‘THE STRANGE CASE OF MADELEINE SEGUIN’
THIS IS A WORK OF FICTION; A NOVEL WITH THEMES OF ART, PSYCHOLOGY, HISTORY AND THE OCCULT. SYMBOLIST ART AND ARTISTS FEATURE STRONGLY
The Strange Case of Madeleine Seguin by Wlliam Rose is a work of fiction; a novel that contains themes of art, psychology, history and the occult. Symbolist Art and artists are strongly featured. It is published by Aeon Books as a paperback or E-book.
It is set in Paris in the 1880s and the century is in its final decadent throes as it moves towards the fin de siecle. New scientific ideas are countered by a resurgent interest in the practice of magic, whilst in the arts the Symbolists are exploring the strangeness of dream and the imagination.In the Salpêtrière Hospital, hundreds of female patients are suffering from the curious malady of ‘hysteria’. Many of these are being treated by hypnosis under the regime of the celebrated and charismatic Professor J-M. Charcot. One such patient is Madeleine Seguin, a young woman whose past is a mystery and who evokes a fascination and possessiveness in those who come close to her.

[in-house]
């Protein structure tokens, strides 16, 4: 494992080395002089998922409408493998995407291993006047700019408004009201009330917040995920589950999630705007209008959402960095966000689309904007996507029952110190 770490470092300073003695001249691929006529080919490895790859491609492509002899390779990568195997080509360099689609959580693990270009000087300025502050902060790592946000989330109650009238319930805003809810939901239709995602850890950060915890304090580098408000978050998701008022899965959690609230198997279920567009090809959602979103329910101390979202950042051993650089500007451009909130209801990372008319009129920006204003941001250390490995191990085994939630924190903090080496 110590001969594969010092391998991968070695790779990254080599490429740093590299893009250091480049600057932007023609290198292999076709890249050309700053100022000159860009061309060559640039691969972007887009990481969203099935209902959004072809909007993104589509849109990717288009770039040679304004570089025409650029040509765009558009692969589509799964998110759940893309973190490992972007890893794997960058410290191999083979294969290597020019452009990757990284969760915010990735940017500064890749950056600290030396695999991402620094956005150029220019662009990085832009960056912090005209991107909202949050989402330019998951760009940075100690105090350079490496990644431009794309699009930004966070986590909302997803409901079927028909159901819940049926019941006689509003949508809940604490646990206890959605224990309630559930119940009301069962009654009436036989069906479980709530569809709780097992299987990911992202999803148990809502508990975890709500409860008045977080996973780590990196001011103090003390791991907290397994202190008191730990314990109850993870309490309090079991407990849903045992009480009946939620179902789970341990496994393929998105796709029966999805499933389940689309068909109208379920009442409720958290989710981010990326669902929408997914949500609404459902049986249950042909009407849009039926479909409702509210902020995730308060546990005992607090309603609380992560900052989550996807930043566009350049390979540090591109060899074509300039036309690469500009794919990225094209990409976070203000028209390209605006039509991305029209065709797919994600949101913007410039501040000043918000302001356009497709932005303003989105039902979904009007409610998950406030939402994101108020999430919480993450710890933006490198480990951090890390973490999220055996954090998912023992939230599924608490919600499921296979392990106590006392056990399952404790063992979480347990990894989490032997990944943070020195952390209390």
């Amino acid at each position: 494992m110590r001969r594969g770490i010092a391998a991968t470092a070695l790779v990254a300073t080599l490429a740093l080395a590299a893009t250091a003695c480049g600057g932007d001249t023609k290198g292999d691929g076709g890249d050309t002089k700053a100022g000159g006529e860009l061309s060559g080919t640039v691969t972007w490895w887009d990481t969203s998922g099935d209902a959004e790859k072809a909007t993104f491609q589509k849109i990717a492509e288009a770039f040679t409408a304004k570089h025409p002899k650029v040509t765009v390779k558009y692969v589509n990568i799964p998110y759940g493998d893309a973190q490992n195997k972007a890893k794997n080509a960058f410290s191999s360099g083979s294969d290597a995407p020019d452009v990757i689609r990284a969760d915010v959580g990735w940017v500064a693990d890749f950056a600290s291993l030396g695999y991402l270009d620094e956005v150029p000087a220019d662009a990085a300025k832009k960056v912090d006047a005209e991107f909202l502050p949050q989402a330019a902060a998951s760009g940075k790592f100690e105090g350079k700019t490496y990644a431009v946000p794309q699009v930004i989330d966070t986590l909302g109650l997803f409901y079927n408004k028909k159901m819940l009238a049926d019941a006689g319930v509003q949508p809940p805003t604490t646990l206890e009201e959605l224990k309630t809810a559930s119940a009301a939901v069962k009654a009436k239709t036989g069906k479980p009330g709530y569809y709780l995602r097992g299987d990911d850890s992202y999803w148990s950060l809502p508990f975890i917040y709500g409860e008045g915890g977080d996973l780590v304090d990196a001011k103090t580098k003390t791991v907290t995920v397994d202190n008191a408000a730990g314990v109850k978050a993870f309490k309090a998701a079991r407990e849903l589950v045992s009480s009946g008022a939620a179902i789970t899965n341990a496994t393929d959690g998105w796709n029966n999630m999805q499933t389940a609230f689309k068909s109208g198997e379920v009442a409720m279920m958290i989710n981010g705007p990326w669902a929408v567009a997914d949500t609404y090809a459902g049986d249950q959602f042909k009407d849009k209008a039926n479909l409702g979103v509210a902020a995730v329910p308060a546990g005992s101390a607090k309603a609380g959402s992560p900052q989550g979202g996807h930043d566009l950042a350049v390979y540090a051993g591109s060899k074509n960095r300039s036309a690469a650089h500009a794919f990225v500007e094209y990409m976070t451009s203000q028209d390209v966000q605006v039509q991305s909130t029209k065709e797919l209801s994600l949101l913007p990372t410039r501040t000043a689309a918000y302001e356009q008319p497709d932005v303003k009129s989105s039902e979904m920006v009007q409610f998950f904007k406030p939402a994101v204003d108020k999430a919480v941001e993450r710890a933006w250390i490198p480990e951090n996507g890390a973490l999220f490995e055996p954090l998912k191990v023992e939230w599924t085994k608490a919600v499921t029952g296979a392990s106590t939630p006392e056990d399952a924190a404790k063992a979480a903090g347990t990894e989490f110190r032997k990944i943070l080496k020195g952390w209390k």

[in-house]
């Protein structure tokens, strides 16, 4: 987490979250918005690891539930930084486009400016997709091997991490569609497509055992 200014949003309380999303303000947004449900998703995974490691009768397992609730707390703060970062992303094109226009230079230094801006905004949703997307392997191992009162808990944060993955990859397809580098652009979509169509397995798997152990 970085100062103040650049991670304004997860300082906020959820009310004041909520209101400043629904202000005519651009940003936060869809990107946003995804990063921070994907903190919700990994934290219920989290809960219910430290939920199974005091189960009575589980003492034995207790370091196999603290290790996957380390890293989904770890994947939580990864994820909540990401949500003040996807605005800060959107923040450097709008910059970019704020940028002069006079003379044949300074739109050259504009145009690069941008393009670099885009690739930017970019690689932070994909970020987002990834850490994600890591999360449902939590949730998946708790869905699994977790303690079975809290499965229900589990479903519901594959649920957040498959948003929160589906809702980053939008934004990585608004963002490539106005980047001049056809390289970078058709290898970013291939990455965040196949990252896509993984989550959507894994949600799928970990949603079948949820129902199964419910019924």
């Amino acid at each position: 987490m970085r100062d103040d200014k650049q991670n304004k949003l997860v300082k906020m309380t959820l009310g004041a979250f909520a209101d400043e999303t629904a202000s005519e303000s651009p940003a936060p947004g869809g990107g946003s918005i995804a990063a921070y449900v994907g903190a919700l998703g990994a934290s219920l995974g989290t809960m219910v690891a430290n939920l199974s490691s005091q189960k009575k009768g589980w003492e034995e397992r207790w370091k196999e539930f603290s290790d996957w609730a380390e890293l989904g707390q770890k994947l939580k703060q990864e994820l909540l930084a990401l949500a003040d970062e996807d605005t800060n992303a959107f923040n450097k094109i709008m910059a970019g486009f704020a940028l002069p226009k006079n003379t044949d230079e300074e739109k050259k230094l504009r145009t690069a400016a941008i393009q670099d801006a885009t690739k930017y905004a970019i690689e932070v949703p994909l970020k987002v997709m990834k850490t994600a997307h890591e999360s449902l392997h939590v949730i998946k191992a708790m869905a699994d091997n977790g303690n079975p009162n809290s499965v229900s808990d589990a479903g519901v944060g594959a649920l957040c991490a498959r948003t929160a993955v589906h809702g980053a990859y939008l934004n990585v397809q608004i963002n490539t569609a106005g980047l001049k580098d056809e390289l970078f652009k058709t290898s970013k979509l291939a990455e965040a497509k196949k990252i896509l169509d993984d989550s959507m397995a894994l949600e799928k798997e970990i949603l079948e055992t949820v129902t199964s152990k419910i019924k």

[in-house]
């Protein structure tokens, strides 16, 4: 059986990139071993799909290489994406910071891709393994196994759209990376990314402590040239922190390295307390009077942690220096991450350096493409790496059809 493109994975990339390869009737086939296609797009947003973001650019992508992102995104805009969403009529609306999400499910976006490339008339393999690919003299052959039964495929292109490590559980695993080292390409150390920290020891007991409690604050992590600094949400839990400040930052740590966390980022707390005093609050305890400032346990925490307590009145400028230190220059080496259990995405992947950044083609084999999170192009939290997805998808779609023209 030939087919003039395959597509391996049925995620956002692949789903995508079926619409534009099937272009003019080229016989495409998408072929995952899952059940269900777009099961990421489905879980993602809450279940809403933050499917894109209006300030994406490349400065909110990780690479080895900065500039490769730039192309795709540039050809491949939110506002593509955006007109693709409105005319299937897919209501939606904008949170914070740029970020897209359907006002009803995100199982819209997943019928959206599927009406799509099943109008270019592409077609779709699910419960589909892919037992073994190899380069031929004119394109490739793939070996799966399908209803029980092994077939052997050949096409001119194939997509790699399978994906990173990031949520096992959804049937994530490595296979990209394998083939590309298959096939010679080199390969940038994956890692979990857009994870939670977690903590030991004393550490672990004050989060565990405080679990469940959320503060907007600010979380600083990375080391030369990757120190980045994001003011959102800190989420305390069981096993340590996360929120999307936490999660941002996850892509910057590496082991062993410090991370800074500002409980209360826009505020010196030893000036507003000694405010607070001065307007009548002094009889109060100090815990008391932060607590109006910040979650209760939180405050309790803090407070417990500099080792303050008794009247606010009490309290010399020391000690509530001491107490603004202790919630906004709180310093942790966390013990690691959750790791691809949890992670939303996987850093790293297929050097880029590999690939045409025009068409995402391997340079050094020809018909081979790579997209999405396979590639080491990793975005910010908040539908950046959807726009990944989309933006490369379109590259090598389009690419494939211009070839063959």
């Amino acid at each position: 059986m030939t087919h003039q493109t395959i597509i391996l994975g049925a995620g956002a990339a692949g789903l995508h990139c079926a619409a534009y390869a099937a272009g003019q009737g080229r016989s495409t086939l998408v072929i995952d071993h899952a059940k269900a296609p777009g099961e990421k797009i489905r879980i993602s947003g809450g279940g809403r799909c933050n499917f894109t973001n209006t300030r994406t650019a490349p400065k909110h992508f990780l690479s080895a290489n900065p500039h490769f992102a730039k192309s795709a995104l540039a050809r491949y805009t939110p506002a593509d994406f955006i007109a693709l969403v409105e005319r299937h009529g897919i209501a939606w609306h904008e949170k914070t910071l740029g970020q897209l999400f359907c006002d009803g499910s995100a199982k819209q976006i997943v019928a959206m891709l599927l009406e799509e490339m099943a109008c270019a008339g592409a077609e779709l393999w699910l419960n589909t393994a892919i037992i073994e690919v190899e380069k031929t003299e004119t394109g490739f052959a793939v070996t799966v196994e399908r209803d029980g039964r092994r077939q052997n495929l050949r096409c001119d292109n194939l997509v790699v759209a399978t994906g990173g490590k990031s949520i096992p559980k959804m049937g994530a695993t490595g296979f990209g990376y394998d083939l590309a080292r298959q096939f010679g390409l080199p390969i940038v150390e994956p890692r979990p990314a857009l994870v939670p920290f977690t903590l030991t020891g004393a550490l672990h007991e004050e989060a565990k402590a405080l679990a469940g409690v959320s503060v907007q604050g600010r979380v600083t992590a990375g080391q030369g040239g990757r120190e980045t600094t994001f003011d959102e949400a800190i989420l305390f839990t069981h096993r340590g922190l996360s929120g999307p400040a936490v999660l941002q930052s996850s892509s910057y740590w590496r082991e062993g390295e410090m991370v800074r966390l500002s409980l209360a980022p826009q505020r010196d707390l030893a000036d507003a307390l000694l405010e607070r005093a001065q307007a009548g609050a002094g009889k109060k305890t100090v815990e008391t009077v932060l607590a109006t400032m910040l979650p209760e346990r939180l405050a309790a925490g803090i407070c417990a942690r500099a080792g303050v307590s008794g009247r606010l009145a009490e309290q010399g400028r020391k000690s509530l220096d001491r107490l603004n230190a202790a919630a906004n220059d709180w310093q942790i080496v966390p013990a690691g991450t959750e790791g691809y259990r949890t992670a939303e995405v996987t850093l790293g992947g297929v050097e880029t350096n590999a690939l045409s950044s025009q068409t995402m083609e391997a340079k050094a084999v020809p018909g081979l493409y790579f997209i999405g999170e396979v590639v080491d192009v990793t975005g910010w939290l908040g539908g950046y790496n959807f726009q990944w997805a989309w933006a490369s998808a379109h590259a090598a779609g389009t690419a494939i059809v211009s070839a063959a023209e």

As well as the doctors Madeleine will encounter a young Symbolist artist, a Catholic priest, a powerful aristocrat, and most dangerously, those practising the darkest aspects of the occult, each of whom will try to save or corrupt her. She must survive them all if she is to shape her own destiny.
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The Journal of Art in Society said in their review:
‘This exceptionally well-written book is both informative and entertaining, and becomes progressively more suspenseful as Madeleine’s fate starts increasingly to hang in the balance. The ending is surprising, and satisfying. Warmly recommended’
For their full review click here Journal of Art in Society
The contemporary symbolist artist Sean Jefferson wrote:
“By documenting the case of the young, charismatic Madeleine Seguin, patient at the Saltpêtrière mental asylum, Rose brilliantly evokes the atmosphere of Paris at the end of the nineteenth century. This was a period when new scientific ideas competed and mingled with religious and primitive, dangerous superstition. Rose cleverly develops characters who are steeped variously in Roman Catholicism, Symbolist aesthetics, early scientific psychiatry and Satanic cultism. Seminal characters of the time are also convincingly brought to life including Charcot, Mallarmé, and the sinister artist Félicien Rops.
This novel is a great read for anyone interested in the roots of Symbolism, capturing not only the society from which it grew but also being a work of Symbolist art in its own right.”
The William Rose Website can be found at : Website for the author William Rose